Sprüth Magers, 7A Grafton Street, London, W1S 4EJ , UK

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Review by Emma Crawley

The current exhibition at Sprüth Magers, a small gallery tucked away in the West End amid the jewellery shops and designer boutiques of New Bond Street, features the work of filmmaker and artist Kenneth Anger. Anger, who’s seemingly rock star name is in fact a pseudonym (he was born Kenneth Anglemeyer), has been making films since the 1940s and been a monumental force in avant-garde cinema, influencing contemporary film directors such as David Lynch.

Prior to entering the gallery space the visitor is presented with a striking neon sign, a fashionable and recognisable trademark of many contemporary artists. The sign, taking on the shape of a pair of lips, reads ‘Hollywood Babylon’ (1975/2000) and serves as an exploration of the antics and tales of Hollywood’s history, a topic which is of particular fascination to Anger.

Inside the gallery, one is transported from the slick glamour of the West End in to an unsettling and almost otherworldly space. The gallery walls have been painted top to toe in a metallic silver paint and a jarring, repetitive noise echoes throughout. What can be heard is in fact the synthesised soundtrack to Anger’s 1969 film ‘Invocation of my Demon Brother’, which was produced by none other than Mick Jagger. The film, projected on the main wall in the gallery, is a kaleidoscope of fragmented and highly manipulated images, referencing the hallucinogenic culture of the late 1960s and ‘70s. Yet something darker is undoubtedly explored here, and Anger takes on themes of the occult, ritual and the devil, combined with disjointed shots of a US military helicopter offloading troops in Vietnam. The dark imagery and the disturbing soundtrack create a Hitchcock-esque tension, while techniques such as doubling and the focus on the eye as a symbol expose the influence of Surrealism.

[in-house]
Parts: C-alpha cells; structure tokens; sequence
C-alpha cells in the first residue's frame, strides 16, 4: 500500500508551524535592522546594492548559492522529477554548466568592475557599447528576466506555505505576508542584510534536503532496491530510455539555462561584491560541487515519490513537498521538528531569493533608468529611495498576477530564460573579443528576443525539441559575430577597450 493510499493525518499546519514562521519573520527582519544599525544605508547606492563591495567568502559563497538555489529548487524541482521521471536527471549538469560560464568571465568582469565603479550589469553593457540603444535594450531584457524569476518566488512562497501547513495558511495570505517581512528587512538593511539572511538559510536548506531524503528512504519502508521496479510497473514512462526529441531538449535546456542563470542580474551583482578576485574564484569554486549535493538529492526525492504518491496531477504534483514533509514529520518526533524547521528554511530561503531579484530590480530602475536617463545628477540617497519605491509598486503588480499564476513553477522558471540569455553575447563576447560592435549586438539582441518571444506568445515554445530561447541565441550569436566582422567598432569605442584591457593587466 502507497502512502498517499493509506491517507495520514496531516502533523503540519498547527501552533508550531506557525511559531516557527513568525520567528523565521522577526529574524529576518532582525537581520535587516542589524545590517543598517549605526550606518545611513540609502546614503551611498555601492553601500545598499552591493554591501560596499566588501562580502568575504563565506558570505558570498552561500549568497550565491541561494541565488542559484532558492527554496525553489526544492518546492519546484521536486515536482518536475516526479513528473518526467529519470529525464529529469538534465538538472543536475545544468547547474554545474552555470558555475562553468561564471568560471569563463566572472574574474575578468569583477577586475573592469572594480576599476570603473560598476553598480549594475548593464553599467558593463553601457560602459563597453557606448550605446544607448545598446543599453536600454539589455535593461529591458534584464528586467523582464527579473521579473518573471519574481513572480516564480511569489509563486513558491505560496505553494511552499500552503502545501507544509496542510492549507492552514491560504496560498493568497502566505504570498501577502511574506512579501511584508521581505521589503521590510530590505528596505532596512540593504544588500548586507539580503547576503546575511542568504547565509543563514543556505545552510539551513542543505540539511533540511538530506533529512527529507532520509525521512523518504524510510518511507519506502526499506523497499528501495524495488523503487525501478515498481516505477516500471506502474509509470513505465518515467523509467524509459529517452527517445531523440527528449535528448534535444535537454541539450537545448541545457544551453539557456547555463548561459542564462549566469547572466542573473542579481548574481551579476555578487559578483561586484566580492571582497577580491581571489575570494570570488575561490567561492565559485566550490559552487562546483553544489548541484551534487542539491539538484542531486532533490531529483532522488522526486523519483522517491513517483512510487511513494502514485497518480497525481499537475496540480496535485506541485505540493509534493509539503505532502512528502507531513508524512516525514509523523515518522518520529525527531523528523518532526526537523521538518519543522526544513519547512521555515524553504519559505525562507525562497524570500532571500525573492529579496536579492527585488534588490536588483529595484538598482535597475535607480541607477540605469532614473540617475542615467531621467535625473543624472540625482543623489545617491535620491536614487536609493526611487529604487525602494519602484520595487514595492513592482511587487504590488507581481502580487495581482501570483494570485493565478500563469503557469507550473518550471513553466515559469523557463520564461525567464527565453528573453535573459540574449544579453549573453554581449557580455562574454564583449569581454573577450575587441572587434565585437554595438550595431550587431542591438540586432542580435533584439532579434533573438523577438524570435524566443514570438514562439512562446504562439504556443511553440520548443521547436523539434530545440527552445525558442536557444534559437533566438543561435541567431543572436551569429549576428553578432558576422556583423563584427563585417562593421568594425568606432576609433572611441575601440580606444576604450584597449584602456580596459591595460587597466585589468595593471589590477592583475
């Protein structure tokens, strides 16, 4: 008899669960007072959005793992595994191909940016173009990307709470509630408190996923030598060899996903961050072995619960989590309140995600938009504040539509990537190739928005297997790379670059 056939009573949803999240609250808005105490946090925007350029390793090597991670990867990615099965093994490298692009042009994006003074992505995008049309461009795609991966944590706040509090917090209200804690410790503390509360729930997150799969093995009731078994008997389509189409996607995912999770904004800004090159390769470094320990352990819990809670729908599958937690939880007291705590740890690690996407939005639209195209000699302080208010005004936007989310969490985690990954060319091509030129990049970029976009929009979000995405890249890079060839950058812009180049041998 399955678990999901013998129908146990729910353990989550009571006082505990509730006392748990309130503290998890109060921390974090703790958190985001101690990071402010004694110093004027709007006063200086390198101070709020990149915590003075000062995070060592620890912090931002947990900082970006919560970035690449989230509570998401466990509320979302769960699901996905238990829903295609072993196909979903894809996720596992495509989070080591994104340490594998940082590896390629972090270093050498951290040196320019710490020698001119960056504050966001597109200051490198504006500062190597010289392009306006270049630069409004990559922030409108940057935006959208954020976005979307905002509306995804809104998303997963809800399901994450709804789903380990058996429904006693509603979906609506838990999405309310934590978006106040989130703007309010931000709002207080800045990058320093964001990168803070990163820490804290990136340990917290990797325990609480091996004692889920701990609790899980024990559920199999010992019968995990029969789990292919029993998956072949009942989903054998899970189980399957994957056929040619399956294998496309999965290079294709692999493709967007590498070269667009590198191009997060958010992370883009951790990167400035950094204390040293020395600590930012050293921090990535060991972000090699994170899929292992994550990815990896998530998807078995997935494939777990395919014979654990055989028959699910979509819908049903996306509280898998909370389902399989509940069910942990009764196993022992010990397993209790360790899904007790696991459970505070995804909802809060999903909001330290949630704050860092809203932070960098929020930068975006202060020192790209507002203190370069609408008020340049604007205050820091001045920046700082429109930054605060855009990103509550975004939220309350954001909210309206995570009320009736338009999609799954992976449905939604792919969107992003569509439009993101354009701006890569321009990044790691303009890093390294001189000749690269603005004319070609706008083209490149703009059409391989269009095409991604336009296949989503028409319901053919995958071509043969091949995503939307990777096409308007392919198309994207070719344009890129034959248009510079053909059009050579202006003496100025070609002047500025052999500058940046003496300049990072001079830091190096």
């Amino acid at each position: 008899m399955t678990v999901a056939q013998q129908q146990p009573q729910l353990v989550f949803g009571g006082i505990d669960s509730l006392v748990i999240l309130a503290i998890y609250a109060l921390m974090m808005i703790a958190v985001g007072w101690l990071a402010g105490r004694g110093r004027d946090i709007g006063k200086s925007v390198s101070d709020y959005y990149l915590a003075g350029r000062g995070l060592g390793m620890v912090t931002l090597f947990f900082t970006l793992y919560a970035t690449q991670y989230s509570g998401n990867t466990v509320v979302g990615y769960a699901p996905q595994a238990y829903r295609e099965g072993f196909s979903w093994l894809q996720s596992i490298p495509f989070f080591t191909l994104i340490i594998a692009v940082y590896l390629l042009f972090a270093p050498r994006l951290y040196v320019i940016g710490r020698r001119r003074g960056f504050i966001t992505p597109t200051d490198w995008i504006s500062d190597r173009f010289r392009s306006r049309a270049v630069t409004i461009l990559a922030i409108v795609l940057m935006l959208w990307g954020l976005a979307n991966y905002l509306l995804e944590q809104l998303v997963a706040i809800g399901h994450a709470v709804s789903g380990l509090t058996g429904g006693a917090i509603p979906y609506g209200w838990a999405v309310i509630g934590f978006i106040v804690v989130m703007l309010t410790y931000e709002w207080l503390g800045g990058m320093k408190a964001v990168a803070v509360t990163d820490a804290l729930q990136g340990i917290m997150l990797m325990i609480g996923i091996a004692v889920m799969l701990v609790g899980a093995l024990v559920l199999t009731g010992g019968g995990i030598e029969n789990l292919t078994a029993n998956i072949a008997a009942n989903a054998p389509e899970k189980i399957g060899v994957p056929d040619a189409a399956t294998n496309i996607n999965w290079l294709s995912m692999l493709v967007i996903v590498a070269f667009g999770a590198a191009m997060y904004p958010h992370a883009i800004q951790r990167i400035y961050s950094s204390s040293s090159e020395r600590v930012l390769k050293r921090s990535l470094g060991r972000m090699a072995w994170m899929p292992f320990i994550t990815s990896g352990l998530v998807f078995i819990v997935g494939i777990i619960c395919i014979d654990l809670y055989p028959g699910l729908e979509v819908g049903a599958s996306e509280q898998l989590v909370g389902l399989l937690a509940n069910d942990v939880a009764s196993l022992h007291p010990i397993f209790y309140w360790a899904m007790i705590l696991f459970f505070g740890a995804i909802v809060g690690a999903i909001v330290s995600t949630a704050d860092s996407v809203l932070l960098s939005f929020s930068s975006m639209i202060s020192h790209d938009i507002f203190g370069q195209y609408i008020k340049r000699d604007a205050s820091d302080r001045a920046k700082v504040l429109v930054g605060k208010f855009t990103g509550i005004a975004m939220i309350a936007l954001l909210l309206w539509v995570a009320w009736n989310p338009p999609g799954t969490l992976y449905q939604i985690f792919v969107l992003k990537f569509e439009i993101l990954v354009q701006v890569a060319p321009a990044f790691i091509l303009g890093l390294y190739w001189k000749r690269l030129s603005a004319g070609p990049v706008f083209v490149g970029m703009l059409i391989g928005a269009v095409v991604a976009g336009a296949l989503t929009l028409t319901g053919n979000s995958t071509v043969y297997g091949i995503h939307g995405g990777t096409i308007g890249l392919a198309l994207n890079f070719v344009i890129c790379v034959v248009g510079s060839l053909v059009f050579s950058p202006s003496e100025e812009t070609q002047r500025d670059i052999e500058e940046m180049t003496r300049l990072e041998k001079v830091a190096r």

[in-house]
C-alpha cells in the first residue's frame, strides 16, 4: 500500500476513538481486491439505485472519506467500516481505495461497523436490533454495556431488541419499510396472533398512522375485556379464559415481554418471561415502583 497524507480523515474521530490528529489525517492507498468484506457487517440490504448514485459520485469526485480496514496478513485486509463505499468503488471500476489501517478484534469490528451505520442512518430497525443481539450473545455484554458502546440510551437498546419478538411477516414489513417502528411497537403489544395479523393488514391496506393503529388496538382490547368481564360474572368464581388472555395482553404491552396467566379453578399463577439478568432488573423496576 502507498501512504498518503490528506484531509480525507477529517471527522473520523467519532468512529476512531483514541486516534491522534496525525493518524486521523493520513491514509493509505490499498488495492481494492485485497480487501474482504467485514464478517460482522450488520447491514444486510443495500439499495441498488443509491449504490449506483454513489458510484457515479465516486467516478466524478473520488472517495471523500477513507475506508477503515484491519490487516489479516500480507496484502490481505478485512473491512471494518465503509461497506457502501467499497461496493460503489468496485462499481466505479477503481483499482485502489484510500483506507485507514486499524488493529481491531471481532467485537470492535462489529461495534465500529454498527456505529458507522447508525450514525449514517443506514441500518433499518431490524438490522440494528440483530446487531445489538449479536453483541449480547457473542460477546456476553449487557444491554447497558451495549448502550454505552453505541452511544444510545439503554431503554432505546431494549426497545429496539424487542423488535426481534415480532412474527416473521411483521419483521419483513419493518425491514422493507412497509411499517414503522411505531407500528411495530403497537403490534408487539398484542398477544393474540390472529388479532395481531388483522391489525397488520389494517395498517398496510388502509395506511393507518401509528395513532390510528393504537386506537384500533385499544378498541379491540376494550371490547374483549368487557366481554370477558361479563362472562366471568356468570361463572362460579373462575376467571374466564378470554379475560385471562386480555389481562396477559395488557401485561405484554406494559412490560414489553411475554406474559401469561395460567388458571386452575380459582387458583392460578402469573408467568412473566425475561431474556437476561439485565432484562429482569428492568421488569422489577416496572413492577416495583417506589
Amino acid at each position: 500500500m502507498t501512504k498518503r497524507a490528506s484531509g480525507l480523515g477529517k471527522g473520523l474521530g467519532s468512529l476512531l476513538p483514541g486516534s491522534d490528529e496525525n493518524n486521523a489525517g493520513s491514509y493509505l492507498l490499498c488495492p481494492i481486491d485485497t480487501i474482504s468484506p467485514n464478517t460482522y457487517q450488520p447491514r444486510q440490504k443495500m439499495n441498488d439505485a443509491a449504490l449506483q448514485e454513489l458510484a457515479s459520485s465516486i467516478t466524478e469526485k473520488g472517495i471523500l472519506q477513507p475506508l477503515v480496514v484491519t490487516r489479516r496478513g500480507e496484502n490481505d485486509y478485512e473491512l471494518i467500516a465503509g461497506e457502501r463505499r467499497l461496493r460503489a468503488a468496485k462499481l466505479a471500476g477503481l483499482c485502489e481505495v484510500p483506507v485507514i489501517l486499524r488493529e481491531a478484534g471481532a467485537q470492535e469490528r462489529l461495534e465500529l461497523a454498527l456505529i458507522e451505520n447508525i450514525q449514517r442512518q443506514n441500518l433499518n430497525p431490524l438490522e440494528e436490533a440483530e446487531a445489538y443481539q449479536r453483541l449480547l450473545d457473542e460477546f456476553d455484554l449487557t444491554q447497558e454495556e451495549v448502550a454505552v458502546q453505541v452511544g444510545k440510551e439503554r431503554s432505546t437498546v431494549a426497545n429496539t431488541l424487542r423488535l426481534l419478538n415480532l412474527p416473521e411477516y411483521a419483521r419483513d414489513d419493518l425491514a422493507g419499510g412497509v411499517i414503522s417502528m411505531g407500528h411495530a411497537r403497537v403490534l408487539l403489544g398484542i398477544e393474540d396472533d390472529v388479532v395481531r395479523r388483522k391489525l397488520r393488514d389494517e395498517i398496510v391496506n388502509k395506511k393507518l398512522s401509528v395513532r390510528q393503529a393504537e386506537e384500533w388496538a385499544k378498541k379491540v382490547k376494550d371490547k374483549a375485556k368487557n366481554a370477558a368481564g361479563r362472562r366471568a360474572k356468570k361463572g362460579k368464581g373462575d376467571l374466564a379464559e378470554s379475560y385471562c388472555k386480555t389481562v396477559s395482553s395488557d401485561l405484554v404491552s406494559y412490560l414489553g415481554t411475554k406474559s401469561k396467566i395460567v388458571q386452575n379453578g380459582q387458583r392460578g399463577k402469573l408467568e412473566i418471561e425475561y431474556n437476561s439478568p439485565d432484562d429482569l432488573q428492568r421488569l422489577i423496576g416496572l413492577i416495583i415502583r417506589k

This influence can also be found in the back room of the gallery, which contains seven vibrant stills taken from a number of Anger’s other abstract films. One of these taken from his 1954 ‘Inauguration of the Pleasure Dome’ shows an attractive femme fatale who has been hemmed in by a cage around her head, an instantly reminder of Man Ray’s caged mannequins. Other stills feature green faced men and clawed women; these are undoubtedly creatures that inhabit another land. The most telling image is perhaps a still taken from Anger’s epic film ‘Lucifer Rising’ (1970-1981). Here, we see the name of the devil emblazoned across a retro jacket, revealing the artist’s penchant for critiquing Hollywood through his references to pop culture alongside all things ‘occult’.